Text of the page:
HCM CITY — Nguyễn Thị Minh has been forced to reduce the rents for her two apartments in HCM City’s District 2 twice this year from US$1,300 a month each to $900 to keep her tenants.
During the first COVID-19 wave, when the entire country was under social distancing in April, she first reduced the rents to $1,100.
But at the end of July, when a new wave came, brokers asked her to reduce the rent further to $900, saying since foreign experts could not come to Việt Nam in the absence of commercial flights, they have to do so to attract Vietnamese renters.
“I do not know how long the pandemic will last,” Minh said.
“The longer I leave the house empty, the more losses I will suffer since I still have to pay interest on the loan.”
Not only high-end apartments, but also mid-priced and affordable apartments and townhouses face strong pressure to reduce rents.
Trần Minh Triều, the owner of two apartments and a townhouse in District 7, said his total lease income used to be VNĐ35 million ($1,500) per month, but he has had to reduce rents two times in the last five months by a total of 25 per cent.
“I also have difficulties because I am paying VNĐ25 million per month for a loan. But if I do not reduce the rent, my tenants will leave.”
Landlords of commercial spaces face similar difficulties. On major roads in the city’s central districts, it is common to see rental signs going up after cafes, milk tea shops, restaurants, and fashion stores closed down due to a lack of customers.
Many landlords have cut rents by 30-40 per cent, but still cannot find tenants.
Trần Khánh Phong, who owns three commercial spaces in District 1, said he used to earn more than VNĐ180 million (US$7600) a month, but recently cut rents by 50 per cent.
“Two tenants have stopped renting my place, and I expect the remaining tenant to also stop soon.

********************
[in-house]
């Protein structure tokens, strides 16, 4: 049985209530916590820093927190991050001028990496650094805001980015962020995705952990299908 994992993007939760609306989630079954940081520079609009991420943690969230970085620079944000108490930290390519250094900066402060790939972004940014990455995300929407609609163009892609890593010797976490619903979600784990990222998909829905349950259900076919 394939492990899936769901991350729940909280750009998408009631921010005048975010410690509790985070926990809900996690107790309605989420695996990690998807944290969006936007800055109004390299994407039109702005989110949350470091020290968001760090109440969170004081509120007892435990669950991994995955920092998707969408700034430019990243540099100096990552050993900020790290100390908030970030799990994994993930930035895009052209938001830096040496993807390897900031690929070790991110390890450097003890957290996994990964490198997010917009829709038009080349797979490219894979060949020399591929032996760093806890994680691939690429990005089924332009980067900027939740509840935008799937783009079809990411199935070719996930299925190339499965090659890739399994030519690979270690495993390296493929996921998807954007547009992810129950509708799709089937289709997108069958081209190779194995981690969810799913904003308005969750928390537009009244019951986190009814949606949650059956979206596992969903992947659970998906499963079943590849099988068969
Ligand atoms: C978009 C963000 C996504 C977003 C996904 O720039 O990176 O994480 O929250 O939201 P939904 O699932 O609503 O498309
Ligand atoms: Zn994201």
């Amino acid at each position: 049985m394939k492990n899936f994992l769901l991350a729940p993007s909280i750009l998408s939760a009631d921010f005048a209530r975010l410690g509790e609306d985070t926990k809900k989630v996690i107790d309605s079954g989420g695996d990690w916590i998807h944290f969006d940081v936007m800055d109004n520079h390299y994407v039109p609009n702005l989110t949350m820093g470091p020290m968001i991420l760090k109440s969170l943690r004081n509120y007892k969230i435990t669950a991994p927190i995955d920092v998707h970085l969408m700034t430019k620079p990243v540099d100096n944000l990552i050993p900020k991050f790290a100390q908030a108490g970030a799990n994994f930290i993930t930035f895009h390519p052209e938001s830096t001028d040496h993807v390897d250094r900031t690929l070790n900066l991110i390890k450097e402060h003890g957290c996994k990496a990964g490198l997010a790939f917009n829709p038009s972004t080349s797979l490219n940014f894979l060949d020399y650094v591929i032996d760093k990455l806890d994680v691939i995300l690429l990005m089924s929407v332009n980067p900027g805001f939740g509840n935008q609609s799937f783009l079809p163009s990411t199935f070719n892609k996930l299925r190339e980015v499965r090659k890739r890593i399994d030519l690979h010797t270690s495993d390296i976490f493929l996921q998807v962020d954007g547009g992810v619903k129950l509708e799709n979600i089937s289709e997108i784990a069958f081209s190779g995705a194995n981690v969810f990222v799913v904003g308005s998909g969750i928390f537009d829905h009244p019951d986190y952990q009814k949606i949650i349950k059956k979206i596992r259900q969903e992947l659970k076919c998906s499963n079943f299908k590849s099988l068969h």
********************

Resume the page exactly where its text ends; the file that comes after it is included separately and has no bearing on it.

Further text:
“I am suggesting that if they sign a new contract they will get a 30-40 per cent discount for a year, but they are hesitant because they do not know when the business situation will return to normal.”
Businesses in the food and beverages and fashion sectors could only sustain losses for a maximum of six months, and so if they do not see good prospects soon, they should close down, experts said.
TrầnTrọngTiến, owner of a fashion shop on Lê QuýĐôn Street in District 3, said: “The social distancing campaign has ended. But people have now reduced spending on unnecessary things including new clothes. I am worried.
“If I make losses for three to five months, I will definitely go bankrupt. So I am thinking of returning the premises to the landlord or subletting it.”
Recently many retail giants too have asked landlords to reduce rents.
F&B firms like Golden Gate Group, Trung Nguyen Legend, The Coffee House, and Starbucks and retailers such as Mobile World Joint Stock Company, FPT Shop and Mai Nguyen Shop have all asked landlords to reduce rents by 30-50 per cent until year-end.
A recent survey by Savills found 57 per cent of tenants hoping landlords will reduce rents by 40-50 per cent, while landlords were reluctant to cut them too much, with many saying the maximum possible is 30 per cent.